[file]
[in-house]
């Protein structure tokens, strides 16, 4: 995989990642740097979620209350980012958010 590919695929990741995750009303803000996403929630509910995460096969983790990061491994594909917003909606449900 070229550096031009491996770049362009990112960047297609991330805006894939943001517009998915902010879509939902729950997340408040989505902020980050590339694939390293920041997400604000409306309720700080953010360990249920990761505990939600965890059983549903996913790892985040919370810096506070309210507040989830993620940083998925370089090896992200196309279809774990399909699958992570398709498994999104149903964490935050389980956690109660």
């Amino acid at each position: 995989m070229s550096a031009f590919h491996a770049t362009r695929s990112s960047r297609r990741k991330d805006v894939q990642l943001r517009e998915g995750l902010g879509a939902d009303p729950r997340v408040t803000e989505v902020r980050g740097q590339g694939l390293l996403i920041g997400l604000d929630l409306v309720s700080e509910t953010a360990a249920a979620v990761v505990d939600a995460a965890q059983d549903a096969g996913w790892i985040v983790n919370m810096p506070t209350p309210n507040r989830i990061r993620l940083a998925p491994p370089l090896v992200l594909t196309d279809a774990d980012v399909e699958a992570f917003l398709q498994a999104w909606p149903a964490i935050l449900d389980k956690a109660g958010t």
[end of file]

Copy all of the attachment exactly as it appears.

[in-house]
């Protein structure tokens, strides 16, 4: 995989990642740097979620209350980012958010 590919695929990741995750009303803000996403929630509910995460096969983790990061491994594909917003909606449900 070229550096031009491996770049362009990112960047297609991330805006894939943001517009998915902010879509939902729950997340408040989505902020980050590339694939390293920041997400604000409306309720700080953010360990249920990761505990939600965890059983549903996913790892985040919370810096506070309210507040989830993620940083998925370089090896992200196309279809774990399909699958992570398709498994999104149903964490935050389980956690109660």
């Amino acid at each position: 995989m070229s550096a031009f590919h491996a770049t362009r695929s990112s960047r297609r990741k991330d805006v894939q990642l943001r517009e998915g995750l902010g879509a939902d009303p729950r997340v408040t803000e989505v902020r980050g740097q590339g694939l390293l996403i920041g997400l604000d929630l409306v309720s700080e509910t953010a360990a249920a979620v990761v505990d939600a995460a965890q059983d549903a096969g996913w790892i985040v983790n919370m810096p506070t209350p309210n507040r989830i990061r993620l940083a998925p491994p370089l090896v992200l594909t196309d279809a774990d980012v399909e699958a992570f917003l398709q498994a999104w909606p149903a964490i935050l449900d389980k956690a109660g958010t």